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COVID-19’s Impact On Contractual Performance Issues: Indian Perspective

COVID-19’s Impact On Contractual Performance Issues: Indian Perspective
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[This guest post dated 14 May, 2020 is authored by Kanchana Patil, Advocate Bangalore. Any query regarding this article can be addressed to her at kanchanapatil@gmail.com]

COVID- 19 Impact on Contractual Performance Issues: Indian Perspective*

Managing contractual obligations during the COVID-19 pandemic is cumbersome & challenging. Many businesses and organisations across the globe are struggling to deal with contract performance issues. Contracts and arrangements governed by the Indian Laws are also part of this struggle. This article revolves around the contractual performance issues from Indian Laws perspective.

Trigger a Force Majeure Clause

Dealing with unforeseen events under commercial contracts triggers force majeure clause which temporarily suspends or prevent either party from fulfilling their contractual obligations.

Especially when either party to the contract are no longer able to fully comply or delay in performance with regards to contractual obligations under the contract.

Under Indian Law the word Force Majeure is not defined and its contract creation. Contracts which are having force majeure clauses &details about the rights and obligations of the parties in unforeseen situations will be governed by contract as force majeure is contract creation.

Pre-emptive Step Prior Invoking Force Majeure

It is always advisable as part of best practice to the contracting parties, mutually analyse the impact of COVID-19 on the contract and its performance.  In case of any hindrance consider re – negotiation of the contract on the ground of unforeseen event/s. Upon mutually agreed terms amend the terms of the contract and get that formalised via written amendment to the contract. The parties review the contract upon assessing the COVID -19 impact and re-assess the situation in line with force majeure clause in the existing contract.

However, if contract is not having express provision for force majeure clause then it cannot be considered as implied term in the contract. In the absence of force majeure clause in the contract the partiesare required to take shelter underlaw to invoke force majeure.

COVID-19’s Impact On Contractual Performance Issues: Indian Perspective

Indian Law on Force Majeure

Though the word force majeure is not defined but it can be inferred that Section 56 of Indian Contract Act, 1872 deals with Doctrine of Frustration basing on which performance of obligations under the contract will be excused or suspended temporarily.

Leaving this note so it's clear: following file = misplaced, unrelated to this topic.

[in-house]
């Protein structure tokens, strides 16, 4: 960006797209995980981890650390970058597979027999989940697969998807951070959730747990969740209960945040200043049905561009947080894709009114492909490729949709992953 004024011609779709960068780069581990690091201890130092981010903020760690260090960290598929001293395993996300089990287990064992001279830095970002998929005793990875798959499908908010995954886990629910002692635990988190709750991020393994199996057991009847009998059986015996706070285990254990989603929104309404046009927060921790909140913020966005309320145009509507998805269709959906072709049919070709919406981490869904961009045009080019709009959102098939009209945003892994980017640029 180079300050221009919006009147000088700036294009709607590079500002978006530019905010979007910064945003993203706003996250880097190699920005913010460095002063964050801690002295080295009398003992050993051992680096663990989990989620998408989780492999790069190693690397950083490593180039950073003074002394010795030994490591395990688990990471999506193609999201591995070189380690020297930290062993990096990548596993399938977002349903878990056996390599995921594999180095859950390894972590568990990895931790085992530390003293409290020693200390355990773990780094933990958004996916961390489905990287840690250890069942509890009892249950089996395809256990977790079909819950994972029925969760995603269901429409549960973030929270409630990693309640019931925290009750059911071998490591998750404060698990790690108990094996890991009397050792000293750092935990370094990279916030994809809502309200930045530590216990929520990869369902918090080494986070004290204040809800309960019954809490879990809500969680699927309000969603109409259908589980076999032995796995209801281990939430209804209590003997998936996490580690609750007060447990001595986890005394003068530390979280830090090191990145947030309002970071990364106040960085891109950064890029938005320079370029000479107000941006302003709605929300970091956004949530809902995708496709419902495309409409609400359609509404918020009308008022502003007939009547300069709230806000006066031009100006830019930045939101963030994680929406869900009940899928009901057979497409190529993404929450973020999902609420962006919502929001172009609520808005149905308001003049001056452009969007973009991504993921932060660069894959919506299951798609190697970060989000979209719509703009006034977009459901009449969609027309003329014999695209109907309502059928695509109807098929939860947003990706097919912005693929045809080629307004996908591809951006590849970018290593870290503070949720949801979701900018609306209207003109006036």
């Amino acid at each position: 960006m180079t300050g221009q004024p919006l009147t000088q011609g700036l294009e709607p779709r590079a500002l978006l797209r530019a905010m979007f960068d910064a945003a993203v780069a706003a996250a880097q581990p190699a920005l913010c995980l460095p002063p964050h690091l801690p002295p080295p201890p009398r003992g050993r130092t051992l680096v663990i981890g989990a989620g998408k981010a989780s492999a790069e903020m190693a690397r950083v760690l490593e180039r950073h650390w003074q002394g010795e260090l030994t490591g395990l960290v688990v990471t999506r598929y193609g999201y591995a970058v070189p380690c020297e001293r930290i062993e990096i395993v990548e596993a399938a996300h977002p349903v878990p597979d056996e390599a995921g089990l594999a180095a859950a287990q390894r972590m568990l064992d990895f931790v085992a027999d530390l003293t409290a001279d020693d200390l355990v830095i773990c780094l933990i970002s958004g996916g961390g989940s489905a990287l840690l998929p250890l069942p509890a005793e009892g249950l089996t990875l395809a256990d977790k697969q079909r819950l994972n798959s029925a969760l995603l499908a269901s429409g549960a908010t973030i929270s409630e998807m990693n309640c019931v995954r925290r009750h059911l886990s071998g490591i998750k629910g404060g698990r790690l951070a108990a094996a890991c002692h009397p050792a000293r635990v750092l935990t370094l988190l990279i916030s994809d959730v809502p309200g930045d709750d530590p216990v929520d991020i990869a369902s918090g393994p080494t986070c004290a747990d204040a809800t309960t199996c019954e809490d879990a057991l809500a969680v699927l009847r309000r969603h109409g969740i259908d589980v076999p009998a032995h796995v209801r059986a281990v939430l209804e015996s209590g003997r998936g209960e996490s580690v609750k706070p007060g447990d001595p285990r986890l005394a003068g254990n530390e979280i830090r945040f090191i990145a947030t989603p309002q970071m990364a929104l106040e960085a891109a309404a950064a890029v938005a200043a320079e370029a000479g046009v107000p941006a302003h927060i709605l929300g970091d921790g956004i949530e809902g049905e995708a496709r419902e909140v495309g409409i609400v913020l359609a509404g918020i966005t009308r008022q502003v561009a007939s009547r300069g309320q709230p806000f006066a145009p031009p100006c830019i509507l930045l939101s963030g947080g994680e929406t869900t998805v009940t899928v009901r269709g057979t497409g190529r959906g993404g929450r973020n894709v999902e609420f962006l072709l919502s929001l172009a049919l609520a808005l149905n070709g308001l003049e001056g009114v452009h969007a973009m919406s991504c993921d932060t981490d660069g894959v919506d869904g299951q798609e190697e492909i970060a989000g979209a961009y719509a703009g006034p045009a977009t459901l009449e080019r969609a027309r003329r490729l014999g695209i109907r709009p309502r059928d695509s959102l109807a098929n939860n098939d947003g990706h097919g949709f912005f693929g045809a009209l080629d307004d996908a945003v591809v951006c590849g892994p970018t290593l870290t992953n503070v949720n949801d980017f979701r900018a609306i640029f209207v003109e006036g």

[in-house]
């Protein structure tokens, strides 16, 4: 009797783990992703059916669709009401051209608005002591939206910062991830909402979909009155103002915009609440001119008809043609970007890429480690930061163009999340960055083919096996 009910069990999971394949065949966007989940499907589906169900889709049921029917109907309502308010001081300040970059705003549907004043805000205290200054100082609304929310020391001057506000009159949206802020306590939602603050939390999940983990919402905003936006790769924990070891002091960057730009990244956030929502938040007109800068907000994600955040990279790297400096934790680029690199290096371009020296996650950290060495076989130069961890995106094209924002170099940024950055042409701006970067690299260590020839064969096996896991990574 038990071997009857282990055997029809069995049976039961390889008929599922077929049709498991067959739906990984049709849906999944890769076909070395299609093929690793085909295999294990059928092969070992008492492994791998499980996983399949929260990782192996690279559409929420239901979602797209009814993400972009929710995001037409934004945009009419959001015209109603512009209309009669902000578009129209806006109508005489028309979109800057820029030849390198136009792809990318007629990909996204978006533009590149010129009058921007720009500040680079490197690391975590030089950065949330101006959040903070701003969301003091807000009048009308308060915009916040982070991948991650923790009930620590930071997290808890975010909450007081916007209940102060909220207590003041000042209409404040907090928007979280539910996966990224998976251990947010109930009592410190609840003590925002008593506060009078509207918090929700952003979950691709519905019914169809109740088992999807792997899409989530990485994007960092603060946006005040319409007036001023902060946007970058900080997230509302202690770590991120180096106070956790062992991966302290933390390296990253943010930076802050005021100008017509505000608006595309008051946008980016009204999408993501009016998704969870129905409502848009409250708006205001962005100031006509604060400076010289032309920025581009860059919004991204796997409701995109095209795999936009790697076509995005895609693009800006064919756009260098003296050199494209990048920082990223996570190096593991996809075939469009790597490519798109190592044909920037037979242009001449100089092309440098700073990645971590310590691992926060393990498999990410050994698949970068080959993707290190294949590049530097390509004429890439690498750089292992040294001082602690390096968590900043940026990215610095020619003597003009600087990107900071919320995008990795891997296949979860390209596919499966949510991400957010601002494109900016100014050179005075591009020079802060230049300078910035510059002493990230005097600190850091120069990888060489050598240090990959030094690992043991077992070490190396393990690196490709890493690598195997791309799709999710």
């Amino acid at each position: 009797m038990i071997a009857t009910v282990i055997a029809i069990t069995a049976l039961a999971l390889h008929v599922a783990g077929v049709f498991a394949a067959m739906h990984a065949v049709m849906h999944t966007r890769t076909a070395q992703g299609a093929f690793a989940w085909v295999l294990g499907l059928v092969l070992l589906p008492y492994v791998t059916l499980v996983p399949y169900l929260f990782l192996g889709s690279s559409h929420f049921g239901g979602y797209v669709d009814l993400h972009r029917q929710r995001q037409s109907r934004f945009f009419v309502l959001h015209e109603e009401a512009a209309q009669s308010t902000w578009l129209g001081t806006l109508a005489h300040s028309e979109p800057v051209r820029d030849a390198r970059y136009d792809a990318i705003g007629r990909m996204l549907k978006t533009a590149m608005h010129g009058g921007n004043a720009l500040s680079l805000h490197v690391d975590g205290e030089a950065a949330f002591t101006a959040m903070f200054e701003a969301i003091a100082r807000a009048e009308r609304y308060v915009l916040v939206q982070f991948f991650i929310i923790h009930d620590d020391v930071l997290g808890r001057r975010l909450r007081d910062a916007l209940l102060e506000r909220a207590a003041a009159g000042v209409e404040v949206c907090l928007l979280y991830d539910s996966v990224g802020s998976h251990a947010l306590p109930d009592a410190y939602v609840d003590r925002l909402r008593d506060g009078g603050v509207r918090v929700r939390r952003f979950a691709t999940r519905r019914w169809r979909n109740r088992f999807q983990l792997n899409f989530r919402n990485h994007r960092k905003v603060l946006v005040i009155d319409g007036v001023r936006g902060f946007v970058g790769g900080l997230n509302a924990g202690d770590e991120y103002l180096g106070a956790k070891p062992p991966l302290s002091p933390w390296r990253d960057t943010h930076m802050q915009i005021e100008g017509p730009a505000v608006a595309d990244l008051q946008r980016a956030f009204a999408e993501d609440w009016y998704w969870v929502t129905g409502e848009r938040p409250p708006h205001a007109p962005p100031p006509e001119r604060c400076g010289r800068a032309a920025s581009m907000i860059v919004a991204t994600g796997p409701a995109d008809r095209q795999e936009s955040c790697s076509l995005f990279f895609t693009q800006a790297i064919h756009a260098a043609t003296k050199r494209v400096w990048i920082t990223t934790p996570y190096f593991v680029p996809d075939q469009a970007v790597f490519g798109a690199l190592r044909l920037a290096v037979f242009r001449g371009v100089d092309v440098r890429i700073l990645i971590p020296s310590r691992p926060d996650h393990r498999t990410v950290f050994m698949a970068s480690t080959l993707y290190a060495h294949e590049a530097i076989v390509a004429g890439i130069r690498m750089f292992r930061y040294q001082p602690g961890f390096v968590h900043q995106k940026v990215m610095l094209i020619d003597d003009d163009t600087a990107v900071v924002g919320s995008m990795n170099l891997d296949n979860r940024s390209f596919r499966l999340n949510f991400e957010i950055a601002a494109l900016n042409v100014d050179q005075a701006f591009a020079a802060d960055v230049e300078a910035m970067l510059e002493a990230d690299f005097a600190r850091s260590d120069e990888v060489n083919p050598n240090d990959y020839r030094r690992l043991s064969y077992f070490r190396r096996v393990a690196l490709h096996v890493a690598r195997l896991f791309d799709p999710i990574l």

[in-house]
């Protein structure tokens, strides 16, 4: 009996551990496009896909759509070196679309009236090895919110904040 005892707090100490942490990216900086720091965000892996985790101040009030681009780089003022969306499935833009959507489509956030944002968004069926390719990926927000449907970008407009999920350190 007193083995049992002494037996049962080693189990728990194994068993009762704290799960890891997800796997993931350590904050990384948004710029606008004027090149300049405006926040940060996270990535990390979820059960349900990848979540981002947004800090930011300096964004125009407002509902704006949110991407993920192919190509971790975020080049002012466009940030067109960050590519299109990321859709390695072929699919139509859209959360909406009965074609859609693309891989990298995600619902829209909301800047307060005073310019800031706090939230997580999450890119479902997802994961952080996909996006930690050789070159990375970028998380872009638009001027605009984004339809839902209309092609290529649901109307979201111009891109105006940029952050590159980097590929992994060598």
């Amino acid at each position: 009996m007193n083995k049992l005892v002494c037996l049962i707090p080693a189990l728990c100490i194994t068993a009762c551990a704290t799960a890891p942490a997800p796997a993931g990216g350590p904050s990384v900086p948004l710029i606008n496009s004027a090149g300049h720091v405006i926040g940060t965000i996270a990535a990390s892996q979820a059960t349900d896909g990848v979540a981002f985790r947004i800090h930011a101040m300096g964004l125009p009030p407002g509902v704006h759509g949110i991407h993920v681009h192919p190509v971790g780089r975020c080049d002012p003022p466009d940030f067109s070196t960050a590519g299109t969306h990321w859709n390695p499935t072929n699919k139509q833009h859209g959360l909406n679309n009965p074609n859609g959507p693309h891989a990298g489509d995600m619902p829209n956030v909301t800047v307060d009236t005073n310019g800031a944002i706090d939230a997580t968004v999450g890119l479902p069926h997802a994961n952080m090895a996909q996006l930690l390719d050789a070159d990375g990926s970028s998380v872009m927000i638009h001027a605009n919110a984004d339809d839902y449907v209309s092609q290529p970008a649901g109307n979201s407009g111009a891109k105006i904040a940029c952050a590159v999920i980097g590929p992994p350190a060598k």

In simple terms when the circumstances are beyond the control of a Party to perform the contractual obligations due to which performance of contractual obligation subsequently impossible to perform. So, it can be said that Doctrine of Frustration is applicable only in cases of subsequent impossibility and not to the contract where performance was impossible from the very beginning. Applicability of the force majeure clause in this scenario to the contract depends upon case to case basis and it is always subjective considering the facts and situations of each case. Judicial interpretation is based on the common law principles and doctrine of frustration if any matter goes to court.

Whether the current pandemic situation due to COVID -19 has can be considered as Force Majeure as per Indian Laws. Indian Govt. has declared pandemic COVID -19 as Force Majeure via office memorandum vide F.18/4/2020 issued by Ministry of Finance. But its applicability to the private arrangements is not very clear.

In order to have business continuity it is imperative to manage the contracts in this pandemic crisis and avoid contractual performance issues before it crops up with pre-emptive measures. For example, re negotiation of the contract after re- assessing the situation as it may worst if negotiation becomes litigation so focus needs to be on solution & continuing the business relation of the parties via setting amicable deal.


In nutshell, first & foremost is to check the provision/s of the contract for force majeure. If no provision for force majeure in the contract and its unavoidable dispute, various factors play role whether the obligations were impossible to be performed and could not be prevented and the steps are taken and required for mitigation before invoking force majeure.

Hence take care and if required take professional help before invoking a force majeure clause in any contract.


The opinions expressed by the Author and those providing comments are theirs alone, and do not necessarily reflect the opinions of Daily Law Times Private Limited (DLTPL) or any employee thereof. DLTPL is not responsible for the accuracy of any of the information supplied by the Guest Author. This work is the opinion of the Author. It is not the intention of DLTPL to “malign any organization, company, or individual and not be considered as Legal Opinion.

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